The Panel considers that this broadcast sought to criticize “societal ambivalence” on the issue of drinking and driving.  That preambular point was made in concrete language by the host himself at an early point in the show.  Following the first commercial break, the host stated that the purpose of the show was, to some extent, to prove the futility of the system and the hypocrisy of public attitudes regarding drinking and driving, particularly at the festive time of year.  He said, in part:

We do it to prove that despite all of the public service announcements and all of the warnings about driving drunk and all of the claims that they’ve increased enforcement, that many of you are still doing it right now.

He then agreed that law enforcement representatives are doing the right thing.  The problem, he said, is public equivocation on the issue.

This is no fault of cops, highway patrol people or anybody like that.  Uh, believe me, these boys do the right thing.  You know the problem is that we are ambivalent in our society about punishing drunk driving.  On the one hand, we talk tough and say “oh yeah, yeah, throw the book at him.”  On the other hand, I think we’re all worried that we’re the ones who’re gonna get caught.

He returned to that point in concluding his introductory remarks:

But we keep saying that we’re doin’ something about this and we don’t.  Bottom line.

The Panel concluded that “there was clearly no advocacy or promotion of drinking and driving by the Leykis show itself.”  It elaborated on that conclusion in the following language:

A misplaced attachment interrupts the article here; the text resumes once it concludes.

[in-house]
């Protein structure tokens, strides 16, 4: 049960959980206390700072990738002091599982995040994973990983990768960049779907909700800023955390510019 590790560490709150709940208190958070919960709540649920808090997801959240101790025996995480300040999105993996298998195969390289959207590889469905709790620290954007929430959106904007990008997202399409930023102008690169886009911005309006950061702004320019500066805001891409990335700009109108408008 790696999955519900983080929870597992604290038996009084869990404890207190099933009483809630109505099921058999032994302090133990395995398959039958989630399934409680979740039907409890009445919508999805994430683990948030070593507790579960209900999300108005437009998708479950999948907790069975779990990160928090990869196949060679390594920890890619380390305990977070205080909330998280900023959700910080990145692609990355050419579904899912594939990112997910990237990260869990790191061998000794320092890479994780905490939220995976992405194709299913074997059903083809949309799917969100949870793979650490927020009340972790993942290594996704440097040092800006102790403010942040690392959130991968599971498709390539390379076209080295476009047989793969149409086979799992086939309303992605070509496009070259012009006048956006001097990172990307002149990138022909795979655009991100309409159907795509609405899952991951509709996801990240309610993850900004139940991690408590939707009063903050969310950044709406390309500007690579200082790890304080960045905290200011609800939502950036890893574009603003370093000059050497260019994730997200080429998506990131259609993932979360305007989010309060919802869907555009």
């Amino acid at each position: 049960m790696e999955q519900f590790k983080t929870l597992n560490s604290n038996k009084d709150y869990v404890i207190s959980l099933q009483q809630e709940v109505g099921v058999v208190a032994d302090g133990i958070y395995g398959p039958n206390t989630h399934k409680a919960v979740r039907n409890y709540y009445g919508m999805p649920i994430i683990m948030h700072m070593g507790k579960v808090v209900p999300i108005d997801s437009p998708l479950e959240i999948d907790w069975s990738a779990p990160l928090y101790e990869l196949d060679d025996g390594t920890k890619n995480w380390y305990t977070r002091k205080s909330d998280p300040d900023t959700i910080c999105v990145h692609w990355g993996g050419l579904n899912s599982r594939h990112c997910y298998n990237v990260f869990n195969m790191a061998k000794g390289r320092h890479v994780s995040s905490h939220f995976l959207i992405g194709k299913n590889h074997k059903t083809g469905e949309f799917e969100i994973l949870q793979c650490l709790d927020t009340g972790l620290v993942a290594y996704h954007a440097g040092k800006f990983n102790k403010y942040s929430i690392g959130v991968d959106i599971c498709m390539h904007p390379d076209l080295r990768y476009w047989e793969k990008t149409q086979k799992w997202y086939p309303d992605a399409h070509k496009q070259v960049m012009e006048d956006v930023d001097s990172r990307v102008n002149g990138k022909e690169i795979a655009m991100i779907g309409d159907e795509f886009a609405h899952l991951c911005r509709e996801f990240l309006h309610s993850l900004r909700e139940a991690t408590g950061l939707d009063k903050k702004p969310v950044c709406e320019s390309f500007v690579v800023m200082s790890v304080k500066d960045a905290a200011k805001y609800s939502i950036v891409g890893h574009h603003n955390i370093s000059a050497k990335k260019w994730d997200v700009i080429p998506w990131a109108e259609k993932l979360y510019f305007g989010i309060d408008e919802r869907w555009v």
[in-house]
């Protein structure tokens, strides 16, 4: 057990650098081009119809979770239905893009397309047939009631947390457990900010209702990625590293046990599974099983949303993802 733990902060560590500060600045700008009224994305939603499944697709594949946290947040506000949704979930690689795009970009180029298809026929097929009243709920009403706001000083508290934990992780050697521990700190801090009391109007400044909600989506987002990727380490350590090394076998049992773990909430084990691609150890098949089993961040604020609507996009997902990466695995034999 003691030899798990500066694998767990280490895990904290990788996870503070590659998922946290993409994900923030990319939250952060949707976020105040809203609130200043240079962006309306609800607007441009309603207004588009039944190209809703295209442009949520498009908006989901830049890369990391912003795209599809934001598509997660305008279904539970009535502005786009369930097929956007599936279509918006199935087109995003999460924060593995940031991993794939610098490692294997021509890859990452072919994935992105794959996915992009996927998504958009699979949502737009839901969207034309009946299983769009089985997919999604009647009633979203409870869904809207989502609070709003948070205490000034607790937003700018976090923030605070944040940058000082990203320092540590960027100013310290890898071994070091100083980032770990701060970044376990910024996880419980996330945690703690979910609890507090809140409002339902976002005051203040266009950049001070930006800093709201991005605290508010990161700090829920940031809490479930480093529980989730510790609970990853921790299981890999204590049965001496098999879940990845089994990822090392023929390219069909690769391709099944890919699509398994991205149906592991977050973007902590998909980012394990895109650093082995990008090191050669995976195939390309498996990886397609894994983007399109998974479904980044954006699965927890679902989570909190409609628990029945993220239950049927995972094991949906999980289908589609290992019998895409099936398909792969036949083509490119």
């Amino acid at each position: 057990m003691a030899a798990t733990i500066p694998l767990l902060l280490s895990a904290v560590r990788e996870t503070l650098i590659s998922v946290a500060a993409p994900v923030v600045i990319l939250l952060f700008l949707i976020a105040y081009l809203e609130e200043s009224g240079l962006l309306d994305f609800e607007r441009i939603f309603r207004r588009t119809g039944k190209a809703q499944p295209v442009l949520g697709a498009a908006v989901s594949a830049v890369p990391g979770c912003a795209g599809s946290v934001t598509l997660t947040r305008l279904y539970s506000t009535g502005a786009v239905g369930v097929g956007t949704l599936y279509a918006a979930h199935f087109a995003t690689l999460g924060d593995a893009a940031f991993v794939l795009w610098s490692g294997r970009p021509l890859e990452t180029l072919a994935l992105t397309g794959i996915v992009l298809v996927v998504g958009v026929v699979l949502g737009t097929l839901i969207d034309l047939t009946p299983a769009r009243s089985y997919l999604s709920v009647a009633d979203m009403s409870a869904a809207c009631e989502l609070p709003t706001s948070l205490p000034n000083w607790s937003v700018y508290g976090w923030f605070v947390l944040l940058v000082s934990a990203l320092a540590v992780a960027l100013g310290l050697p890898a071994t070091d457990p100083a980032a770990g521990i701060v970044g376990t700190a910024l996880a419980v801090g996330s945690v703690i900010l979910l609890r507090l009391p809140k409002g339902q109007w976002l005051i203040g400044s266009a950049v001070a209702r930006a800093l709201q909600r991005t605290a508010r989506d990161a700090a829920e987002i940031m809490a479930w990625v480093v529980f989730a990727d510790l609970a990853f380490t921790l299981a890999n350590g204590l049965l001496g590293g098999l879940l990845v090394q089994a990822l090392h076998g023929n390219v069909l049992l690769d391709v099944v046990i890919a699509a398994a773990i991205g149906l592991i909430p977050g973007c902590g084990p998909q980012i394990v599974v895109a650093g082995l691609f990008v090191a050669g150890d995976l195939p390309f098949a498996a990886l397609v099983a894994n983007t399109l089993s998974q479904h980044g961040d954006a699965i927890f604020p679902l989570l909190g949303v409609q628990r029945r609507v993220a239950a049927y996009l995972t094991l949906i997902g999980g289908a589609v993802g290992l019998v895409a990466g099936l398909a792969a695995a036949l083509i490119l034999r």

The Panel understands that the complainant does not believe that the broadcast of Leykis’ method of dealing with the issue of drinking and driving was the correct approach to solving the problem.  In any event, in attempting to assess the realistic significance of the complainant’s concern with “the ensuing carnage on the roads” resulting from this broadcast, the Panel notes that there is no way to be certain that the callers had actually drunk anything before calling in or that they were actually driving while impaired.  While it is, of course, possible that some or all of them had been drinking, it is equally possible that, consistent with the complainant’s observation that the more “outrageous” callers were likelier to get on the air, the most outlandish concoctions of “facts” would win the day with the producers, whether or not they were accurate.

In the end, therefore, the critical issue is the impression left by that annual episode of the Leykis show.  The CHMJ broadcast was a legitimate way of treating the issue and within the boundaries supported by the principle of freedom of expression.